Jay Bruce — More like Jay Bull yo. (Post can be found here.) The moral here is that Jay Bruce is Jay Bruce is Jay Bruce. That’s a repetitive way of saying he is who he is. And that’s a guy with some power and that’s about it. In my post, I made sure not to leave any room for potential, there simply is none. In fact, as his sixth season comes to close, there are actually some signs that his production ability has begun to trickle off.
Aided by an inflated BABIP, his .270 batting average has drawn attention away from his lower BB% and higher K%. His SLG and ISO are also significantly lower than last year.
“Jay Bruce will never be the guy we thought he would be, but chances are pretty good that he’ll end up being the guy he already is, for this year and beyond.”
Despite some disturbing trends, that quote still remains true, at least for now. If you want that 30-home run power, I’m still buying. But my left eyebrow is raised slightly. Rocky roads may lay ahead. Because ice cream bro.
Yasiel Puig — Bull, yes, but with tempered expectations. (Post can be found here.) Well, look. He’s done everything a rookie can. Took the league by storm. Has a star presence in all phases of the game. But attitude is everything, and I guess he has plenty to spare. I have no problem with this. Don Mattingly does. But I ask you, would you really trust a guy that shaves off a strong mustache? I regard him as quite mad now.
I once referred to him as quite possibly Josh Hamilton. Probably a little less power, probably a little less batting average, but the signs are still there. Whether or not his personality gets in the way, I can’t tell you that. Intangibles cannot be measured. But from a purely statistical standpoint, he has the makings of an above-average ceiling, even with eventual regression. The question is, do you buy into that? From a value standpoint, the price just might be still too high.
Chris Davis — Bull. Crush Bull. Shaken AND stirred. (Post can be found here.) He’s certainly come closer to Earth’s orbit post-All Star break, hitting a .253/.358/.527 after a torrid first half slash of .315/.392/.717. Regression was certainly baked in my write-up, and the slash he’s putting up now is definitely not one to take lightly. But I think the real Davis lies somewhere in between the halves. There are still some contact issues, but there’s legitimate improvement in his swing, and I like the higher walk rate. I don’t see any reason to not buy into him next year, but just make sure it’s at Edwin Encarnacion prices.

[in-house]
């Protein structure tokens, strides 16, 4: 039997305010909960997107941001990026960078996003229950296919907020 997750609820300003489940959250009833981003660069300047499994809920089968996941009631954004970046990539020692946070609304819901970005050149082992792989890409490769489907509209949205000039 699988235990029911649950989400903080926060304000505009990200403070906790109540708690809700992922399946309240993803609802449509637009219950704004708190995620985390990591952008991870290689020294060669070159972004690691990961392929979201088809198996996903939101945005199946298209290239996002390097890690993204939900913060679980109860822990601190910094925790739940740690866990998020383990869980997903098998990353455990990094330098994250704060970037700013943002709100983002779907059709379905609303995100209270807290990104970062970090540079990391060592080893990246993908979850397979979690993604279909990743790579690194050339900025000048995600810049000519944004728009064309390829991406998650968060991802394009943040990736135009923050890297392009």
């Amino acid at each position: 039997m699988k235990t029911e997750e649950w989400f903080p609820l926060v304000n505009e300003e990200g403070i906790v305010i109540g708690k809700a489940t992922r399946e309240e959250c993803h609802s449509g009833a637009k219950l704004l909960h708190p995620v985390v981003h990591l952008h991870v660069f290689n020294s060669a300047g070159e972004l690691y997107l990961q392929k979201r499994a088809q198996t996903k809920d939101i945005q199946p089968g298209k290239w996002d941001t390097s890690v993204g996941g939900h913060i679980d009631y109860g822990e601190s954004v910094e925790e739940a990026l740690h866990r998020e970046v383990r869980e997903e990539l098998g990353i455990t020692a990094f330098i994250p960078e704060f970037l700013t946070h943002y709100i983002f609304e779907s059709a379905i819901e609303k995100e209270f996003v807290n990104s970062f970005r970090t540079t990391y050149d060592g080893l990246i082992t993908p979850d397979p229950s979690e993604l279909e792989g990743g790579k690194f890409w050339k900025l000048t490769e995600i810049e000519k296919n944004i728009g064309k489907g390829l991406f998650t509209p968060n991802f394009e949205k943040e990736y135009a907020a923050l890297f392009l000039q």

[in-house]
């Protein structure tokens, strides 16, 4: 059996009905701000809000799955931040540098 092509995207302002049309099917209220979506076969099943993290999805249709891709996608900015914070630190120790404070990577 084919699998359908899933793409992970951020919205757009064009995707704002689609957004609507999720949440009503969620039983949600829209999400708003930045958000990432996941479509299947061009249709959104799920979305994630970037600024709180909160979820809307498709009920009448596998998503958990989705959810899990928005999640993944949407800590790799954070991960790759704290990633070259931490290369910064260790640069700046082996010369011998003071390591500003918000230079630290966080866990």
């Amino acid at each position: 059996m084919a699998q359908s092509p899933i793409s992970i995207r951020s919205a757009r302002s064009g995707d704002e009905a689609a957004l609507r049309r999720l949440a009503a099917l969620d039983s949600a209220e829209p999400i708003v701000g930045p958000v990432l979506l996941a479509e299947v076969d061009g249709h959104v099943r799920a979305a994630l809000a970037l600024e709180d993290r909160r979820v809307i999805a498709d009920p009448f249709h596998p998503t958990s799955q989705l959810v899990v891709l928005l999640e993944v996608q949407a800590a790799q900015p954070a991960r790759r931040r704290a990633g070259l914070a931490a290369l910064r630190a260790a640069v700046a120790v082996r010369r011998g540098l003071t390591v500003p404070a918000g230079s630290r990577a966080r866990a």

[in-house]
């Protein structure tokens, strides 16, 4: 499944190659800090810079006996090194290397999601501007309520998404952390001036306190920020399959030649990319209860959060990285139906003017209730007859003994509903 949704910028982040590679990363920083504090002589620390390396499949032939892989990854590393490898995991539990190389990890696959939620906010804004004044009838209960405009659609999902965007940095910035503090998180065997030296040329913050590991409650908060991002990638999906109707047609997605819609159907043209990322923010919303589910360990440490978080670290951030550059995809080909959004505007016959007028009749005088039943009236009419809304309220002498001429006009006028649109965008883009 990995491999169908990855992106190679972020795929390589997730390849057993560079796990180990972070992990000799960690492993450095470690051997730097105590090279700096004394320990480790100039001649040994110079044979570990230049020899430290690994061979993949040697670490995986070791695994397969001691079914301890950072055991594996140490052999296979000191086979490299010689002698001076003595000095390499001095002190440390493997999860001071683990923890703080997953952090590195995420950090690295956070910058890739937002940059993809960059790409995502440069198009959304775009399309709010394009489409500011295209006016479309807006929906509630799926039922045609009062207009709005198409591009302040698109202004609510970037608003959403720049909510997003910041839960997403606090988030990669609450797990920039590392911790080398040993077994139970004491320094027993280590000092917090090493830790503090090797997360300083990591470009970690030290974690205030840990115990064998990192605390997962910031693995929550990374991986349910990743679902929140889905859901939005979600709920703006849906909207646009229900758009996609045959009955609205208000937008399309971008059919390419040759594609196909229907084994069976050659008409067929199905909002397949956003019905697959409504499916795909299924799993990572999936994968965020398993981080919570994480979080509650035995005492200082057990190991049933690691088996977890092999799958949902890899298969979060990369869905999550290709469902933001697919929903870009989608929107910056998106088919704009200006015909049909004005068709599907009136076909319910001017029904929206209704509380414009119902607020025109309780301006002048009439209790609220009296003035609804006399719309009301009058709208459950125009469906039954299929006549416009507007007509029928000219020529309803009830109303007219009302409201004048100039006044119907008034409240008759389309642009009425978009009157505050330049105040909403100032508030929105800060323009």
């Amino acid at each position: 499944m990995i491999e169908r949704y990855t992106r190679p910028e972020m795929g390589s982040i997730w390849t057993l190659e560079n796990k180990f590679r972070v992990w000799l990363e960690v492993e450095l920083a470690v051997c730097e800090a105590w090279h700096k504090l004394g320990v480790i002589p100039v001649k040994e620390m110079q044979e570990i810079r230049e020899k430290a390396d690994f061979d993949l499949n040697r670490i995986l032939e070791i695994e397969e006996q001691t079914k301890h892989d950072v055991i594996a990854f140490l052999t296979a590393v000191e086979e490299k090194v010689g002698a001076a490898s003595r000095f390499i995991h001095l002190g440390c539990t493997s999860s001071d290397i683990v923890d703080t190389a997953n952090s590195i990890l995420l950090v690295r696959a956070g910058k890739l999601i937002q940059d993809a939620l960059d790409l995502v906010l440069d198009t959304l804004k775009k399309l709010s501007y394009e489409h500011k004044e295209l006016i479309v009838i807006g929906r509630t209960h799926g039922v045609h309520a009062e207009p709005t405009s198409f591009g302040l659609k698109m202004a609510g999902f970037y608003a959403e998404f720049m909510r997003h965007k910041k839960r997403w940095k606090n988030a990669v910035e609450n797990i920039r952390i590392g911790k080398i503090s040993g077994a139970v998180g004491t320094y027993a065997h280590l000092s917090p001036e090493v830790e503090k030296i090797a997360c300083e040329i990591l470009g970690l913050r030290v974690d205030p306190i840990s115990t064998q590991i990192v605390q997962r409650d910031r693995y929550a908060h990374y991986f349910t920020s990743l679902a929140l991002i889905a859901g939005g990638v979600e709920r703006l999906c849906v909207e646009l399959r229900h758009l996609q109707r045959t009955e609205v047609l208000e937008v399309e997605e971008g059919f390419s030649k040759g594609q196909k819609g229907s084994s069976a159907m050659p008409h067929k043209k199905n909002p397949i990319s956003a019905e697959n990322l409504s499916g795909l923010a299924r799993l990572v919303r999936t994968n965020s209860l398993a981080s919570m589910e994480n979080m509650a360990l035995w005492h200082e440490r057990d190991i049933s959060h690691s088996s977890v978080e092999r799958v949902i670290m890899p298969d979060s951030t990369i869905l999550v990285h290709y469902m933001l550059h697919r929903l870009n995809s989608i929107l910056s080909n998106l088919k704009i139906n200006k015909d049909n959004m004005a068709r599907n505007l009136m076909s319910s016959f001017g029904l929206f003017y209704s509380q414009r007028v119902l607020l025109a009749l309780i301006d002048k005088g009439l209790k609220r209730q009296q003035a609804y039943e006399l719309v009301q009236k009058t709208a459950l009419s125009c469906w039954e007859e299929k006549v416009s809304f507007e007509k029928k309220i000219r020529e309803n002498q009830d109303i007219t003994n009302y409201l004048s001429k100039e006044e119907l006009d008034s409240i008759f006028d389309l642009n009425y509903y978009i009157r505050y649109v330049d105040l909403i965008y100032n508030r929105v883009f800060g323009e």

Chase Headley — Homer Bull. Totally justified. (Post can be found here.) So yeah, obviously I’m a fan. A stubborn, stubborn fan. At this point, I could take back what I said and just admit that Headley is not who we thought he was. But I just can’t do it… yet. The data I looked at still, at the very least, doesn’t make sense. While I’m willing to accept that last season could be an outlier, the numbers are telling me that Headley is closer to what he was last season than what he is this season.
“So his BABIP, batted ball profile, and plate discipline are all trending in the right direction. Granted, I could be wearing an optimist shade of glasses. I could be biased. But I’d like to think I’m not. We have plenty of data here to say that 2012 was fluke, but we also have data to say the same thing about 2011 and the first half of 2013.”
Like I said, I could be biased. Or just very stubborn. But let’s not forget about the injuries either. An intriguing buy-low option for next year is where I’ll make my peace.
Ben Zobrist — Bull, but more for next year. (Post can be found here.) Rounding out my coverage for 2013, Zorilla’s analysis was written for next year’s fantasy player. And there was concrete data pointing to reasons why he’s suffered from a lackluster year.
“…with Zobrist, we only want to care about that one aspect (home runs). We’re here to figure out what happened to the power. And the one stat that can help show us what’s going on is his fly ball BABIP. In 2012, it stood at .118. His career number? .111. What is it this year? .084. I rest my case.”
As you can read, I still believe in the power, and I think he’ll make a great sleeper candidate for next season.
Jaywrong is a 30-year old Korish writer who finds solace using Makers Mark as a vehicle to impress women, and also has an affinity for making Jennifer Lawrence GIFs. You can follow him @jaywrong, read his blog Desultory Thoughts of a Longfellow, or, you can find his GIFs at his tumblr, named Siuijeonseo.